Again, what is called a fishing breeze is a mistake: if it comes, of course you must make the best of it; but to kill trout cleverly and quickly let me have fine tackle, a light 10ft. rod, and just a ruffle on the water, and if rain is falling and dimpling the water, the less wind the better; of course, if you fish big gaudy flies and double handed rods, you get little without a breeze.

To solve matters, I arranged to lodge with a shepherd not far from the side of the top loch; he gave me a room, and made me pretty comfortable, and with tea and whisky, good red fleshed trout, eggs, and a ham to cut at, I got along pretty well. Anyhow, I was on the ground, and close to my work, which was the main thing if I meant business.

I sent my own boat and gillie by rail, and then carted it over, so I had the right boat for the work, and a safe boat too, which is a point I always look to, as the squalls of wind get up very suddenly on those large lochs amongst the mountains.

I fished with great success, commencing June 30, and fished for seven consecutive days, Sunday, of course, excepted.

My total bag was 534 trout, weighing 198-1/2lb., which is an average of over 28lb. per day; my best day was 113 fish, weighing 42-1/2lb.

I have not come across any trout fishing scores that will beat this record of seven days fishing.

Fortune had again favoured me, excepting one day, when it was a blazing sun; they were all good fishing weather.

When August came, to my own gun my bag of grouse was five hundred and a half brace.

Of all sport I know nothing so deeply exciting as the steady head and tail rise of a heavy salmon, say a 20lb. fish, and the firm tug that you feel as he goes down.

Remember what Major Treherne says, "Don't strike, that tug has fastened the hook if it is to fasten;" but there is nothing so quietly satisfying as the feel on your hip of a heavy pannier of brown trout.

About the salmon you do as your gillie tells you, plant your foot on that rock, or on that sod, and cast there, and the fish comes (when he does come), as the fly swings round two yards below, or rather comes when he does come, the coming being a long way the exception; but the basket of brown trout has been your own doing—you have cast your little flies yard by yard where your own experience tells you the brown trout will come, and the gay little chap does come.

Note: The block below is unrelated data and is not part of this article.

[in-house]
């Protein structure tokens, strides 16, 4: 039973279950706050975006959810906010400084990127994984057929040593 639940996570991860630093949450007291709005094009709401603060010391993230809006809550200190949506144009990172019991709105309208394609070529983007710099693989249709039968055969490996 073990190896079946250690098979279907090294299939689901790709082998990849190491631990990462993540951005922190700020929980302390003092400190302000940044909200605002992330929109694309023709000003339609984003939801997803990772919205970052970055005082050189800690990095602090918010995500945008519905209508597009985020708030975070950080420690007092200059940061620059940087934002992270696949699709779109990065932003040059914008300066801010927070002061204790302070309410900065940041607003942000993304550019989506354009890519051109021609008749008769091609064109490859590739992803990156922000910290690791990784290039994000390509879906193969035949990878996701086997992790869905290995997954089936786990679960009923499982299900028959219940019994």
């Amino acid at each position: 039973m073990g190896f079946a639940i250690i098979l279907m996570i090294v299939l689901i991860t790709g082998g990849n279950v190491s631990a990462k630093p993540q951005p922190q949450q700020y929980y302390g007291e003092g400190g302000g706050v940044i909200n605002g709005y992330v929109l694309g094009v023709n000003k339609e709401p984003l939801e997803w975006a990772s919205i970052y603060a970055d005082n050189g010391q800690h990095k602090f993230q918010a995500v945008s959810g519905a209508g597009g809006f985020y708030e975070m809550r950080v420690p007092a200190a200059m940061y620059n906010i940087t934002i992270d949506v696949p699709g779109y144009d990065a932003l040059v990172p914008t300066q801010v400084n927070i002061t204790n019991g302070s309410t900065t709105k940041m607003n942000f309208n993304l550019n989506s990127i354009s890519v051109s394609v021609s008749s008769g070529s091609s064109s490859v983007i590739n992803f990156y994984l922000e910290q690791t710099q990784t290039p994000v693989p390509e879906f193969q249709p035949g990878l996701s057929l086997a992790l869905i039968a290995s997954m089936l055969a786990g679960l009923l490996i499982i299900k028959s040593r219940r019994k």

It is all your own act and deed: the gillie has had no hand in it, except bewailing the loss of time after those messing trout, when elsewhere there might be "just a chance" of the salmon that don't come.

I take it that it is every bit as sportsmanslike in its way to kill the little brown snipe, or the little brown trout, as to stalk the monarch of the glen, or rise the monarch of the stream. As regards the snipe, he is good to eat, and the monarch of the glen certainly not. I suppose for punishment of my sins, I once had to live for a week on the latter.

In passing, I may remark as to size of Scotch trout taken with the fly.

In my twenty-six years experience of Scotch fly fishing I have been accessory to the taking of only four fish exceeding 2lb. each in weight.

It is my experience that, excepting two or three lochs in Caithness and Sutherland, that the few fish that exceed 1lb., so soon as they attain that weight become predatory, feeding on their own species, that flies and insects will not maintain fish of that size in condition.